Land and power in Brazil

Posted March 22, 2011 by Ben Lilliston   

AgricultureBioeconomy

Used under creative commons license from dylanpassmore.

IATP is leading a delegation of U.S. environmentalists, academics and corn/biofuel producers down to Brazil (you can read our reports here) to learn more about the intersection of agriculture, biofuels and land use.

“Land in Brazil is a source of power. The landowners are the powerful. Inequality in Brazil can be traced directly to who owns land,” Paulo Alentejano, a Geography professor at the University of Rio de Janeiro told us on Friday. We were at the union hall of Brazilian oil workers at a meeting hosted by the Landless Rural Workers Movement (MST) to help us understand the relationship between land ownership and the agricultural economy in Brazil.  

20110319_rio110 Professor Alentejano made four key points about the concentration of land in Brazil:1) there has been a persistent concentration of ownership; 2) there is an increasing influence of globalization on Brazilian agriculture; 3) increased mechanization is reducing labor opportunities; 4) there continues to be persistent violence and environmental degradation associated with land use throughout the country.

The GINI Index measures inequality among countries and Brazil’s is among the highest in the world. According to Alentejano, this is linked to increasing control of the land by agribusiness interests. He cited the presence of companies—like Monsanto, Bayer, Syngenta, ADM, Cargill, Bunge and Dreyfuss—as deeply influencing land-based decisions. Land ownership by foreign interests is increasingly a concern, particularly as China becomes the country’s largest trade partner.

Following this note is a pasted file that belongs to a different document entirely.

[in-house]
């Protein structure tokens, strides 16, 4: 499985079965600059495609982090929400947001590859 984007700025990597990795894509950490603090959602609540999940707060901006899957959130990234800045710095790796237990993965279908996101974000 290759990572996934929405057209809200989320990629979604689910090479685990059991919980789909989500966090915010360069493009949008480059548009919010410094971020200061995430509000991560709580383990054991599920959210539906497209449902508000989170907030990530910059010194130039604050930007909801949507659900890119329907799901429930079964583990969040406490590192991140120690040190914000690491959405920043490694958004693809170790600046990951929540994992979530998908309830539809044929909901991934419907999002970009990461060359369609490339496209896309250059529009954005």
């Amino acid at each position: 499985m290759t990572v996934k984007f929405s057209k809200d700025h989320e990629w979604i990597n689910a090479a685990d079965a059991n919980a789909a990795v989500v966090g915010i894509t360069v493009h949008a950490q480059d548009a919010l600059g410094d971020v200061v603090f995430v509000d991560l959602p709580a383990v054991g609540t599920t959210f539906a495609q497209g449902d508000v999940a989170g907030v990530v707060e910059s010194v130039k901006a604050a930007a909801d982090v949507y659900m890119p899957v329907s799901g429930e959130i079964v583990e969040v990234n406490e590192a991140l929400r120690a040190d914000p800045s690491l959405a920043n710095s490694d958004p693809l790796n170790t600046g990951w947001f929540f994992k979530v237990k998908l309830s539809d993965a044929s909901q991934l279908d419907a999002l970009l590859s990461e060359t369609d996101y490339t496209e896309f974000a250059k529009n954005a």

Alentejano pointed out that exact statistics on land ownership are impossible, and that’s part of the problem. “The country doesn’t know much about who owns the land. We don’t know how much land is in foreign control. The Brazil agency has no data. They just don’t know,” Alentejano told us.

As agricultural land increasingly serves the interests of agribusiness by focusing mostly on five products (sugar, soy, cattle, lumber and corn), food insecurity is increasing, according to Alentejano. There has been a reduction in production of rice, beans and mandioca—staples of Brazilian diets—over the last 20 years. 

Somos Todos Sem Terra Marcelo of the Landless Rural Workers Movement talked with us about how land ownership affects sugarcane workers. Marcelo described horrific working conditions,  including tightly packed trucks (often the same trucks used to transport animals), slave labor and regular exposure to toxic pesticides. Sugarcane workers are often uneducated and unaware of their rights. “To earn more, workers need to eat less, drink less and endure degrading labor conditions,” Marcelo told us. Workers that don’t complain are rewarded.

Sugarcane production in Brazil continues to expand, particularly around Sao Paulo and Rio. One driver of this expansion is increasing mechanization, which also requires less workers. Another driver is biofuels (agrofuels as MST calls them) produced by the sugarcane. MST believes the expansion of sugarcane production is crowding out food production. “Energy production can work with family farms, but you can’t stop producing food,” said Marcelo. “We can’t enter into this production model and undermine the other model.”




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